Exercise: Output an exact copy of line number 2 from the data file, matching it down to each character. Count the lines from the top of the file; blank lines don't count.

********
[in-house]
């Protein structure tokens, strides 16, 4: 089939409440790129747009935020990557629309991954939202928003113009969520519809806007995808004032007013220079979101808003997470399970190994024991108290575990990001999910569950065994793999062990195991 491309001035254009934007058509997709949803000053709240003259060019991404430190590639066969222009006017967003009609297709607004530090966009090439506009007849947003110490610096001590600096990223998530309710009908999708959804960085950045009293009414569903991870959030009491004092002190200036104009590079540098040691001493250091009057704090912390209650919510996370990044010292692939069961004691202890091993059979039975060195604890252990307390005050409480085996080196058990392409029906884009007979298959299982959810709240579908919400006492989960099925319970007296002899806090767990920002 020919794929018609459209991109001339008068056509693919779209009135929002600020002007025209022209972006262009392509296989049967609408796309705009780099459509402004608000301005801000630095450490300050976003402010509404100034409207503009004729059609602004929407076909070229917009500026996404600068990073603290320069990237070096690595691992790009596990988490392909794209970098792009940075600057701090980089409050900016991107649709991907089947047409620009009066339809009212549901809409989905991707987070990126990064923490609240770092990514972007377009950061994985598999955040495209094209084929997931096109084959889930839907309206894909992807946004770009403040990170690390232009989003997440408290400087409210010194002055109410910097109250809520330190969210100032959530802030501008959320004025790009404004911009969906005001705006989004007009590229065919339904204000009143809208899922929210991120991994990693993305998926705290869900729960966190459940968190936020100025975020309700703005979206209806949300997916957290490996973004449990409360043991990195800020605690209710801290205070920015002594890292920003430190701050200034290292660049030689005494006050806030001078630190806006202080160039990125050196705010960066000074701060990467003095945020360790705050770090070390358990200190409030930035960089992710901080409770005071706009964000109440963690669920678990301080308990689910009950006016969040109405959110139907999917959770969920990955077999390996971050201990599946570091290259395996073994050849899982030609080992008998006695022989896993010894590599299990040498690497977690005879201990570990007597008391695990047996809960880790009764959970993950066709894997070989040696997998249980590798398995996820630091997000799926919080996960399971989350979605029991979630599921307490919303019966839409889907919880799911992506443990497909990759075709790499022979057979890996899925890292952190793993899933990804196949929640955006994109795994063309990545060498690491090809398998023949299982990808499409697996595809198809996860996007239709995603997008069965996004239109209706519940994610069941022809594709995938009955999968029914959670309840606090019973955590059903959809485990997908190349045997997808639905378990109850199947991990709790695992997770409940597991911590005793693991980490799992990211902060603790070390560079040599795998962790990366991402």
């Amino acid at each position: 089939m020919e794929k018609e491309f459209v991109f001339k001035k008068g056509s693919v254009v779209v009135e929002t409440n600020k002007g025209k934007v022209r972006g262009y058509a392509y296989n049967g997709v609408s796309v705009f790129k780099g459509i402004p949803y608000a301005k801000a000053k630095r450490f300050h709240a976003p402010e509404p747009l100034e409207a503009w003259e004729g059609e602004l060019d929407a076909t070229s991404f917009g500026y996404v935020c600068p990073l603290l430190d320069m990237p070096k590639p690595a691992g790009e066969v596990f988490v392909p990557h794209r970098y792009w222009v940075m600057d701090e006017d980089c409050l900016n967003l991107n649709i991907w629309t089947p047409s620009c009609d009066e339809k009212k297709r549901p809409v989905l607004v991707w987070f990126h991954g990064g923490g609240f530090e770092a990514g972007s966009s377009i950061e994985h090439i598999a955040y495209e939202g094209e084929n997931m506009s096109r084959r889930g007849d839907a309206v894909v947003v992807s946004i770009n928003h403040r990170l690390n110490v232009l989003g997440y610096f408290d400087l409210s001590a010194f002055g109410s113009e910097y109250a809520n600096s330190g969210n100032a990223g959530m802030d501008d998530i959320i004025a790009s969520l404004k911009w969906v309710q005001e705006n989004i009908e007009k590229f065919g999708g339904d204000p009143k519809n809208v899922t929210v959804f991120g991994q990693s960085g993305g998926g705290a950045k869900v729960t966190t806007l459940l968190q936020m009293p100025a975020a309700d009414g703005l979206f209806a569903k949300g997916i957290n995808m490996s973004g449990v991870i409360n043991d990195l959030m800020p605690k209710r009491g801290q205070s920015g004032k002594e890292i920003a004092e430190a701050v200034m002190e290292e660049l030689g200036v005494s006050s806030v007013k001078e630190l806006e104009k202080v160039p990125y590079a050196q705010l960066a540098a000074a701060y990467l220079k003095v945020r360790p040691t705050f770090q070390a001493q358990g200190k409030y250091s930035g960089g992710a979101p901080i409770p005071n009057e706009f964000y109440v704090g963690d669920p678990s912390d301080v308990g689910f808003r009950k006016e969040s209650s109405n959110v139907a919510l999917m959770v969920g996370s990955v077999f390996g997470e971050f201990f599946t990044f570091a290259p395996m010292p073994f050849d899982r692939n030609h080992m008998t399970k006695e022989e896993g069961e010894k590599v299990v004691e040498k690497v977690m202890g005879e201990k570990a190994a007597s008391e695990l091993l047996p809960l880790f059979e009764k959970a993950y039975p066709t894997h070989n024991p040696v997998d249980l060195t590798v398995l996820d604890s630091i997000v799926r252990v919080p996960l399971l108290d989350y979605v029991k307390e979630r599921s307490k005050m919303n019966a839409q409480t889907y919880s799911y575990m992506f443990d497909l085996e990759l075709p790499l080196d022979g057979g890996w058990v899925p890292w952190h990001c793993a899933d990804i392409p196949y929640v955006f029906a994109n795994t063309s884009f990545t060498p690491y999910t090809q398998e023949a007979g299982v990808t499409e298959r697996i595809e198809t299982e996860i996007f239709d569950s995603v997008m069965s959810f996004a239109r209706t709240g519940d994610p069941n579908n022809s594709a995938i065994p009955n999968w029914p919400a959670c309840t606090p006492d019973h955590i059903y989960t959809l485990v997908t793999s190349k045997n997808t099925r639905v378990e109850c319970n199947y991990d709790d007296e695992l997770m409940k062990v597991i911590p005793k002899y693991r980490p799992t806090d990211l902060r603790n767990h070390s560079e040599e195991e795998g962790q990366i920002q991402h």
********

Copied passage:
């Protein structure tokens, strides 16, 4: 089939409440790129747009935020990557629309991954939202928003113009969520519809806007995808004032007013220079979101808003997470399970190994024991108290575990990001999910569950065994793999062990195991 491309001035254009934007058509997709949803000053709240003259060019991404430190590639066969222009006017967003009609297709607004530090966009090439506009007849947003110490610096001590600096990223998530309710009908999708959804960085950045009293009414569903991870959030009491004092002190200036104009590079540098040691001493250091009057704090912390209650919510996370990044010292692939069961004691202890091993059979039975060195604890252990307390005050409480085996080196058990392409029906884009007979298959299982959810709240579908919400006492989960099925319970007296002899806090767990920002 020919794929018609459209991109001339008068056509693919779209009135929002600020002007025209022209972006262009392509296989049967609408796309705009780099459509402004608000301005801000630095450490300050976003402010509404100034409207503009004729059609602004929407076909070229917009500026996404600068990073603290320069990237070096690595691992790009596990988490392909794209970098792009940075600057701090980089409050900016991107649709991907089947047409620009009066339809009212549901809409989905991707987070990126990064923490609240770092990514972007377009950061994985598999955040495209094209084929997931096109084959889930839907309206894909992807946004770009403040990170690390232009989003997440408290400087409210010194002055109410910097109250809520330190969210100032959530802030501008959320004025790009404004911009969906005001705006989004007009590229065919339904204000009143809208899922929210991120991994990693993305998926705290869900729960966190459940968190936020100025975020309700703005979206209806949300997916957290490996973004449990409360043991990195800020605690209710801290205070920015002594890292920003430190701050200034290292660049030689005494006050806030001078630190806006202080160039990125050196705010960066000074701060990467003095945020360790705050770090070390358990200190409030930035960089992710901080409770005071706009964000109440963690669920678990301080308990689910009950006016969040109405959110139907999917959770969920990955077999390996971050201990599946570091290259395996073994050849899982030609080992008998006695022989896993010894590599299990040498690497977690005879201990570990007597008391695990047996809960880790009764959970993950066709894997070989040696997998249980590798398995996820630091997000799926919080996960399971989350979605029991979630599921307490919303019966839409889907919880799911992506443990497909990759075709790499022979057979890996899925890292952190793993899933990804196949929640955006994109795994063309990545060498690491090809398998023949299982990808499409697996595809198809996860996007239709995603997008069965996004239109209706519940994610069941022809594709995938009955999968029914959670309840606090019973955590059903959809485990997908190349045997997808639905378990109850199947991990709790695992997770409940597991911590005793693991980490799992990211902060603790070390560079040599795998962790990366991402």